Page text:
OTHER NAMES FOR MARIJUANA:
Some common names for Marijuana are: Pot, Grass, Herb, Weed,
Mary Jane, Widow, Hash, St.Nicholas, Reefer, Skunk, Boom,
Gangster, Kif, Chronic, and Ganja.
Teens today are using drugs at younger and younger ages, when
their brains and bodies are still developing. Of all of the
illicit drugs, marijuana is the most widely used.
If your child is exposed to drugs, he or she will most likely
be offered marijuana.
• Some frequent, long-term marijuana users show signs
of a lack of motivation (a motivational syndrome). Their problems
include not caring about what happens in their lives and a
lack of concern about how they look. As a result of these
symptoms, some users tend to perform poorly in school or at
• Heavy or daily use of marijuana affects the parts
of the brain that control memory, attention and learning and
can make it more difficult to learn and perform tasks that
call for more than one or two steps.
• Smoking marijuana causes some changes in the brain
that are like those caused by cocaine, heroin and alcohol.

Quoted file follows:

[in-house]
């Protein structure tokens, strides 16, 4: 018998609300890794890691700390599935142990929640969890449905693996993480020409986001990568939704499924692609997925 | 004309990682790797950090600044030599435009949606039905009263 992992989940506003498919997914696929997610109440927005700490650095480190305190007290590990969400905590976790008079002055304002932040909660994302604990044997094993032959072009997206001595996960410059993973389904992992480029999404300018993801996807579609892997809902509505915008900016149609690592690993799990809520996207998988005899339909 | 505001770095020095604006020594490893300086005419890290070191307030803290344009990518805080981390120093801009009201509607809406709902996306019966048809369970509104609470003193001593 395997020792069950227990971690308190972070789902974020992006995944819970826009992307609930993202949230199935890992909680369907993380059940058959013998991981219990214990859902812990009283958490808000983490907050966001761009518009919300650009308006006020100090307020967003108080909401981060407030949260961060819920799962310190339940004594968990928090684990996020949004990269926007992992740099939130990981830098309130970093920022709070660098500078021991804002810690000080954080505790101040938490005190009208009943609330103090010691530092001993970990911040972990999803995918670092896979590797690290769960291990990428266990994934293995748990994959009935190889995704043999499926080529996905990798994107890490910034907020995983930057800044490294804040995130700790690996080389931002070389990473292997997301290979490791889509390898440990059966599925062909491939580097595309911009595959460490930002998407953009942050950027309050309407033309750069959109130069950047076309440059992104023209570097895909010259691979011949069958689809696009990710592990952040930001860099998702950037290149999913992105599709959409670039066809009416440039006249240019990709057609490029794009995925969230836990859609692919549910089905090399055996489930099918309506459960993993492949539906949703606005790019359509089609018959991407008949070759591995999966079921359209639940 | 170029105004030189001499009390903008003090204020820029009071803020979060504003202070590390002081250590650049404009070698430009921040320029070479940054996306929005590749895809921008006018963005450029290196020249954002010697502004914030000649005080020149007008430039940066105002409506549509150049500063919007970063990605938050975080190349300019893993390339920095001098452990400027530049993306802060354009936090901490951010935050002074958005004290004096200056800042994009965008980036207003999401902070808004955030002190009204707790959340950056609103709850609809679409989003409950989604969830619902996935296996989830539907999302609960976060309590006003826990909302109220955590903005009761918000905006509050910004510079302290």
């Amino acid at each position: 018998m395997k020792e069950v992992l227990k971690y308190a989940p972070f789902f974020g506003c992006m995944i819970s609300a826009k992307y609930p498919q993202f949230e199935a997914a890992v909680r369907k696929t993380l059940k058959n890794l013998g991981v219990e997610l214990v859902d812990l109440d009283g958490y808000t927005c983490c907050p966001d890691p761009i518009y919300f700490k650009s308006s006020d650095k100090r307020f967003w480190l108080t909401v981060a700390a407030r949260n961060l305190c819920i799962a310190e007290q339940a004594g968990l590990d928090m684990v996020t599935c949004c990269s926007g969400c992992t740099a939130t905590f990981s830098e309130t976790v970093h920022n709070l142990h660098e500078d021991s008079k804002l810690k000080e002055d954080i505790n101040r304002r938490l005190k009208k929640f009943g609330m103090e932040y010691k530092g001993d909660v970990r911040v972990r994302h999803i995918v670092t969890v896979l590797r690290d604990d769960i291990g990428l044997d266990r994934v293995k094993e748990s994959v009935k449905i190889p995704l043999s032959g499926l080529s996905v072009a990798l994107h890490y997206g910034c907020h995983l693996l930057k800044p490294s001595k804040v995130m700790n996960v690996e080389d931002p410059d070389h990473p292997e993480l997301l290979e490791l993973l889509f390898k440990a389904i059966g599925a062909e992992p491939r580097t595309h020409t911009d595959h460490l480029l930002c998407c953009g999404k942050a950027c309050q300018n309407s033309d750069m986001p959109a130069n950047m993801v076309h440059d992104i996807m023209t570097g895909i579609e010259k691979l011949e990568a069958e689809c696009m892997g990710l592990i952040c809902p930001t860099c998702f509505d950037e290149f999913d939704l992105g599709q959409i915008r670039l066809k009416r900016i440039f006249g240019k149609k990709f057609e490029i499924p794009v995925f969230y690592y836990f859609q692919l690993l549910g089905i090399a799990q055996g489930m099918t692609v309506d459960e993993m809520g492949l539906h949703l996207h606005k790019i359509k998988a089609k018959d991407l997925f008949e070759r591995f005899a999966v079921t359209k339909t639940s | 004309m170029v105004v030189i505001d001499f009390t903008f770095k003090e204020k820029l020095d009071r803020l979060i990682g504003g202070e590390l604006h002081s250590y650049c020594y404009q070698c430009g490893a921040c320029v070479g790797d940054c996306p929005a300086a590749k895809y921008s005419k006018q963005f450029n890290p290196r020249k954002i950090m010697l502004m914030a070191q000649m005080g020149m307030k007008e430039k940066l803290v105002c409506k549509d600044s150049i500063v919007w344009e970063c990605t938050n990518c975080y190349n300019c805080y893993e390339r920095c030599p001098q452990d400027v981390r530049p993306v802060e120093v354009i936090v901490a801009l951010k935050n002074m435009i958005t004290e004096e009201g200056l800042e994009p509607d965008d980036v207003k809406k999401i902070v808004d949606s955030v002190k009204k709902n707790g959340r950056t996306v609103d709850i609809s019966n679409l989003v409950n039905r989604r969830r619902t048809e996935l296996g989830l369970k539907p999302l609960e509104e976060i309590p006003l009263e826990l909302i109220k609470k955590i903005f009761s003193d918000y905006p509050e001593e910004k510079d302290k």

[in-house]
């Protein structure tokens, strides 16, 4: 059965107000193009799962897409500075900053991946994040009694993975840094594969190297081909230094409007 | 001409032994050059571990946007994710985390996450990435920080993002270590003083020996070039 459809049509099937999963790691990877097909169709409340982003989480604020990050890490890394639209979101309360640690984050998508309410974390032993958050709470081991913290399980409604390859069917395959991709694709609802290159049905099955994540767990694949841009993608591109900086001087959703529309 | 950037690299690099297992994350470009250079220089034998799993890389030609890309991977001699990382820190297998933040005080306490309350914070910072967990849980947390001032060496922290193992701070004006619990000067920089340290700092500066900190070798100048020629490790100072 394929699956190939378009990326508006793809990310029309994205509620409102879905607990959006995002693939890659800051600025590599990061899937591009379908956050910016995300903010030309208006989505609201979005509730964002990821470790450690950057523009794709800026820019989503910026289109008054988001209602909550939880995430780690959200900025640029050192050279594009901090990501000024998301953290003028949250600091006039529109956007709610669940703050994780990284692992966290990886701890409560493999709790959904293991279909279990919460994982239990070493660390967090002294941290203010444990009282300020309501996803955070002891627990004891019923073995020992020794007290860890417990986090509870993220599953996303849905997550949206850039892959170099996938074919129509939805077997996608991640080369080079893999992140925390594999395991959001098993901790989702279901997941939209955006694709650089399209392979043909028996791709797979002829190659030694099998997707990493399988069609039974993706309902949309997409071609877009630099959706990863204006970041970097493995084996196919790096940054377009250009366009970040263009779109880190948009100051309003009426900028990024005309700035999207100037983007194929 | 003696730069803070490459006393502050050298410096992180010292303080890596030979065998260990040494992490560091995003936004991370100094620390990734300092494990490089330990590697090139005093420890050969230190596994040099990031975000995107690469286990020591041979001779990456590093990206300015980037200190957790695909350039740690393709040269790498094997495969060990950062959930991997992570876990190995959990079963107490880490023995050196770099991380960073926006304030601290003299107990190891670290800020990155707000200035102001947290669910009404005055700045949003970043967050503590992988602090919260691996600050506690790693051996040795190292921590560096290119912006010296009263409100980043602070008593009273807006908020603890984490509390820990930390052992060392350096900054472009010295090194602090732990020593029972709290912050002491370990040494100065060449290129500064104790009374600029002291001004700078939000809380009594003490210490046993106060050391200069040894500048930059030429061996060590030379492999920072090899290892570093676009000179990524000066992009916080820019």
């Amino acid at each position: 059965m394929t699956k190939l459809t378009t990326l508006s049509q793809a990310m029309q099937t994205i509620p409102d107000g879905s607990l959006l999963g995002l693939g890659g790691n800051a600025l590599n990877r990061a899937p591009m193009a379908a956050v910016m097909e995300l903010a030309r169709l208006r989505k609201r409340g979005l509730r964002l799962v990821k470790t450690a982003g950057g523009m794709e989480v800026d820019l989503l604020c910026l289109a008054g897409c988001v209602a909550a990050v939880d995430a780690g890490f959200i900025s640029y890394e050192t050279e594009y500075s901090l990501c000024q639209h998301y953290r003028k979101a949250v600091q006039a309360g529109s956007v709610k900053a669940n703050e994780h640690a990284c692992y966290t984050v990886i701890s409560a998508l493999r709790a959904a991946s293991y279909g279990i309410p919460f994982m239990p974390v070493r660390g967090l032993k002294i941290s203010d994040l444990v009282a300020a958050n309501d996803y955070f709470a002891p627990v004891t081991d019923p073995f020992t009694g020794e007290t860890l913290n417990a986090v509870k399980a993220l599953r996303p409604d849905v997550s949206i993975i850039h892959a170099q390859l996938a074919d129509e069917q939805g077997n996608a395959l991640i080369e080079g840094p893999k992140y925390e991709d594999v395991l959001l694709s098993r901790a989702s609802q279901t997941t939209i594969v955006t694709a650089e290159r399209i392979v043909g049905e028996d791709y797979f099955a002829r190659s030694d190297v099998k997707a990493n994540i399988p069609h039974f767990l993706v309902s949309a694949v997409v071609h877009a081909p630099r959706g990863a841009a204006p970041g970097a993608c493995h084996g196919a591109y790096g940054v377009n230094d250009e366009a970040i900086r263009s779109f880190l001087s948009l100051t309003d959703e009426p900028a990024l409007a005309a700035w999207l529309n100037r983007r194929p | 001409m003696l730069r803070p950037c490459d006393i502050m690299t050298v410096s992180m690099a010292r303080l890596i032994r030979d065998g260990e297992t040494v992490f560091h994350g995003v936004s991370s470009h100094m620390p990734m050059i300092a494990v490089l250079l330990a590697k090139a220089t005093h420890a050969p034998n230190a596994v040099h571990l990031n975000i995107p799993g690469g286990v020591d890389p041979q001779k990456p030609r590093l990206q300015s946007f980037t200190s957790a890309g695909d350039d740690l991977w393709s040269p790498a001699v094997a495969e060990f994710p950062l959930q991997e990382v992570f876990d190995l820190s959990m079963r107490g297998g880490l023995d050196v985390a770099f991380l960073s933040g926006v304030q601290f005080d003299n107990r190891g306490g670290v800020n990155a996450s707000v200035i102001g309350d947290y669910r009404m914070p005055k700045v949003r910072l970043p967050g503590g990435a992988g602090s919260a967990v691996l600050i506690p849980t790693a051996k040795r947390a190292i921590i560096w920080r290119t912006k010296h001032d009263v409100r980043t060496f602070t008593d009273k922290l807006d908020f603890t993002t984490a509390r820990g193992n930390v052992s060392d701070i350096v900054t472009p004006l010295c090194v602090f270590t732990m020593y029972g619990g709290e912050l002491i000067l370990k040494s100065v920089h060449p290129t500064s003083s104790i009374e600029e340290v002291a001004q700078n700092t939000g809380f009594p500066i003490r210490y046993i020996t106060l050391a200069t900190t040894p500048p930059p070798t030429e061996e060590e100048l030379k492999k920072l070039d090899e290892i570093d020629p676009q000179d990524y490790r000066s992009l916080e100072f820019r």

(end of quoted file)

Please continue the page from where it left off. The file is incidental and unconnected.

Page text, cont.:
Scientists are still learning about the many ways that marijuana
can affect the brain.
• One joint can deliver four times as much cancer-causing
tar as one tobacco cigarette.
• In a study conducted by the National Highway Traffic
Safety Administration, a moderate dose of marijuana alone
was shown to impair driving performance; the effects of a
low dose of marijuana combined with alcohol were markedly
greater than for either substance alone.
• While not everyone who uses marijuana becomes addicted,
when a user begins to seek out and take the drug compulsively,
that person is said to be dependent on the drug or addicted
to it. In 2002, more than 280,000 people entering drug treatment
programs reported marijuana as their primary drug of abuse,
showing they needed help to stop using it. Some heavy users
of marijuana show signs of withdrawal when they stop using
the drug. They develop symptoms such as restlessness, loss
of appetite, trouble sleeping, weight loss and shaky hands.
• The marijuana that teens use today has more than twice
the concentration of THC, the chemical that affects the brain,
than the marijuana of 20 years ago.
• Young people who use marijuana weekly have double
the risk of depression later in life, and teens who smoke
marijuana weekly are three times more likely than non-users
to have suicidal thoughts. Marijuana use in some teens has
been linked to increased risk for schizophrenia in later years.
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use, adolescent addiction, teen drug rehab, or other related
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